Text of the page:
Unvaccinated Coronavirus Patient Records Video From ICU: 'I Messed Up Big Time'

CNN shows a video recorded by COVID-19 patient Travis Campbell in ICU.
[YouTube][Matthew Chapman]
News & Politics

Seventy percent of Americans have received at least one dose of the coronavirus vaccine, which suggests that the United States is approaching herd immunity.

However, the new and highly-contagious Delta variant is spreading rapidly and infecting thousands every single day. Though Delta can evade certain antibodies from vaccines and infections, vaccinated individuals are thought to be protected from severe disease and death.

Despite the dangers posed by new variants, millions are refusing to get vaccinated. Virginia man Travis Campbell did not get his shot and now regrets it.

Read More

As CNN reported on Tuesday evening, Campbell has recorded several videos from his ICU bed, urging others to get vaccinated against the dangerous disease.

In one of the videos, Campbell -- who is now struggling to breathe and speak -- said he didn't get the shot because he "thought we were invincible."

In a different video, Campbell said he "came to the realization that the chances of me not being able to give my daughter away at her wedding are greater than walking out," per Raw Story.

Watch The Video Below

"I had to make a phone call to my 14-year-old son, and I had to tell him what I thought. My dream was giving my daughter away at the altar, and I had to ask for his permission, if I didn't come home, if he would give my daughter away on her day," Campbell continued.

"I messed up big time, guys. I didn't get the vaccine. I admit it, and I'm taking responsibility now. So please, for the love of God, if you really want to have a chance, don't fall for all the TV rhetoric and social media, just protect yourself."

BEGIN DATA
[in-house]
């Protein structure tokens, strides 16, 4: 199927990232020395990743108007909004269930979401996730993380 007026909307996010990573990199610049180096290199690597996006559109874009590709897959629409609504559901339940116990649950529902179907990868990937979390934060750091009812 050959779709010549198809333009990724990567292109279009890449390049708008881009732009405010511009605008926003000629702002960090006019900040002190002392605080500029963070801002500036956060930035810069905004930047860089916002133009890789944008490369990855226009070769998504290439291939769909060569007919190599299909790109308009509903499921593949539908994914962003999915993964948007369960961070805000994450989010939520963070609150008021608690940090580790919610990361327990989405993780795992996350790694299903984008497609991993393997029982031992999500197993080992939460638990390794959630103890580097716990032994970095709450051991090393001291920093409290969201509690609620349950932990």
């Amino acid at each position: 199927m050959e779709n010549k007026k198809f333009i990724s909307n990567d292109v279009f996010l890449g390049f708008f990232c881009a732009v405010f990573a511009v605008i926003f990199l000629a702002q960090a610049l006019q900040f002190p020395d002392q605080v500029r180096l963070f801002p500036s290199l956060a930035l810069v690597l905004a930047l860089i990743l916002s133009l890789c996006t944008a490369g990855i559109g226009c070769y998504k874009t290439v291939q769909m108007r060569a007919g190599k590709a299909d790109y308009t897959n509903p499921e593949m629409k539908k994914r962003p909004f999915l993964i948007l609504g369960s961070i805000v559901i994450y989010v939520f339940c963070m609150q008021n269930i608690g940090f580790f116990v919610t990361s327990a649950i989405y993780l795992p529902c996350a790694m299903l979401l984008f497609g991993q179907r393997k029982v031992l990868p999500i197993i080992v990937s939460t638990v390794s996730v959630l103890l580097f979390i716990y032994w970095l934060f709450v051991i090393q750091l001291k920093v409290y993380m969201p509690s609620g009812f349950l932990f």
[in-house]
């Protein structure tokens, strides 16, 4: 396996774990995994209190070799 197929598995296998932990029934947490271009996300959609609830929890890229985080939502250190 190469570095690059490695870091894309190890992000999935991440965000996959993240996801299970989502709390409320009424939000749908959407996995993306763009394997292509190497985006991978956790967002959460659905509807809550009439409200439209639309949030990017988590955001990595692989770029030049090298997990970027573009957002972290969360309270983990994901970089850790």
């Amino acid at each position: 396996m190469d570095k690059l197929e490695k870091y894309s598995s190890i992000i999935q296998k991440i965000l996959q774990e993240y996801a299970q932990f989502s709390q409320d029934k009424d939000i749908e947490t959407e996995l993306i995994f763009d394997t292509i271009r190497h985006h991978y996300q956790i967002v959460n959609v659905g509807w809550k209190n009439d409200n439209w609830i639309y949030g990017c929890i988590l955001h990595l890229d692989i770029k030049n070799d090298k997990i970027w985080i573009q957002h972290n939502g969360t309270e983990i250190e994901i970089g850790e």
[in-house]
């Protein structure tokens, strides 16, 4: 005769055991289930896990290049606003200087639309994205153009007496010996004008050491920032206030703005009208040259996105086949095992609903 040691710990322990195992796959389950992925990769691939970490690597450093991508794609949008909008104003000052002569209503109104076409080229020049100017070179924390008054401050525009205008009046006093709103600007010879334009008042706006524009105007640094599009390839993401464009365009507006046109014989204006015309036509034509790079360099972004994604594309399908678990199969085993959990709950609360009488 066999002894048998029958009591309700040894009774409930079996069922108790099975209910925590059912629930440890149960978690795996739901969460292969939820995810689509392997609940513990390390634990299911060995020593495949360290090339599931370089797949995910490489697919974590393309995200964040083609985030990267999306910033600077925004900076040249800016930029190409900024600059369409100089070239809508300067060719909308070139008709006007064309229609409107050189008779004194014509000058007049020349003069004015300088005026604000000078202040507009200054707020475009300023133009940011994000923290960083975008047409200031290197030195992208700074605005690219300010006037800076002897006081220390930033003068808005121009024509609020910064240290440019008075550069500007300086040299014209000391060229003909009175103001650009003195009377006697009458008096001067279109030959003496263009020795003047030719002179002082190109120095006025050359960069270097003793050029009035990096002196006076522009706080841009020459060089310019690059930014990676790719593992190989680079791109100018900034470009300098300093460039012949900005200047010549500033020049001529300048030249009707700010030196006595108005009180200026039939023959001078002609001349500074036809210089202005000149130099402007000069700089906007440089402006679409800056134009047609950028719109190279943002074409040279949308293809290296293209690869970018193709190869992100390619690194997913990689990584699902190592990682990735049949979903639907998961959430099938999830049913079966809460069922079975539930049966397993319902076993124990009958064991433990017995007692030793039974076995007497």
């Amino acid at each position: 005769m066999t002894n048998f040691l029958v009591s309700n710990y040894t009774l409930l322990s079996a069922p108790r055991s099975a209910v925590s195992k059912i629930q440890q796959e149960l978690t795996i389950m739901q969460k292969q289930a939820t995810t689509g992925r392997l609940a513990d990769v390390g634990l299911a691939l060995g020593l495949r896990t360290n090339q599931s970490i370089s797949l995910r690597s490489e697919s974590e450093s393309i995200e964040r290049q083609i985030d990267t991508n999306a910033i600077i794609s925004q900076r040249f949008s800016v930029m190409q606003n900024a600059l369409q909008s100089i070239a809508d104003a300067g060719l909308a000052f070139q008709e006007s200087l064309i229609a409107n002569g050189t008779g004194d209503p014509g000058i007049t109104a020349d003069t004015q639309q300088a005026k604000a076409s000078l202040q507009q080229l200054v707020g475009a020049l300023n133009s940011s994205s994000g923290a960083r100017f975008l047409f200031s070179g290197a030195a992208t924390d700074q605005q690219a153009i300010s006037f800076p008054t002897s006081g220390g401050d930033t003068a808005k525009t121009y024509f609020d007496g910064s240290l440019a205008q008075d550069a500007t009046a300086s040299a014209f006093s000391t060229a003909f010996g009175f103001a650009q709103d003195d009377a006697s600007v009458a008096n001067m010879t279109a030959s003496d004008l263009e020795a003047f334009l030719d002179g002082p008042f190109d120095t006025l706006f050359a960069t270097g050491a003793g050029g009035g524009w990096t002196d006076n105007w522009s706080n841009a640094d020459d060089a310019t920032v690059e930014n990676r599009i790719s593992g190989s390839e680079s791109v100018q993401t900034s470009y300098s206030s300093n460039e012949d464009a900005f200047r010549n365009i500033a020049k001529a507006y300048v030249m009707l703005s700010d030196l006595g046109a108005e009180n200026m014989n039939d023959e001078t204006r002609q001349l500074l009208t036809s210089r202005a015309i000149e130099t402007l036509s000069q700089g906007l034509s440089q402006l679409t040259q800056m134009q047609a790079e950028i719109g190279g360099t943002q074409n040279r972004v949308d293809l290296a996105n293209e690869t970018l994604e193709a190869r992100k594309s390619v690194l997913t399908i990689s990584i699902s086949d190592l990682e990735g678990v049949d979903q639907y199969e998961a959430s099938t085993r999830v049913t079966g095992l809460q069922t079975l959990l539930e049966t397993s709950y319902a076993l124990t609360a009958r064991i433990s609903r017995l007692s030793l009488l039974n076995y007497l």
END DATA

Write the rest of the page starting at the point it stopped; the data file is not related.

Vaccine Misinformation

False and misleading claims about coronavirus vaccines are spreading like wildfire on social media platforms and elsewhere.

As reported by NPR, research from the Center for Countering Digital Hate has found that just 12 people are responsible for the bulk of vaccine misinformation.

Nearly all of these figures have spread false information for years. Some of them promote pseudoscience, "natural health," and sell books and supplements.

"The 'Disinformation Dozen' produce 65 percent of the shares of anti-vaccine misinformation on social media platforms," explained Imran Ahmed, chief executive officer of the Center for Countering Digital Hate.

Vaccine Hesitancy

Anti-vaccine protesters hold up signs.
Gettyimages | Roy Rochlin

With vaccines widely available, hesitancy has become the biggest issue for public health officials and the government.

Partisan affiliation is the strongest predictor of vaccine hesitancy, according to Gallup research, which found that 46 percent of Republicans don't want to get vaccinated. In comparison, 31 percent of independent voters and just six percent of Democrats don't want to get vaccinated.

Other polling shows that Americans are growing increasingly concerned about the pandemic. In a recent Monmouth University survey, a majority of respondents said they support bringing back masking and social distancing guidelines.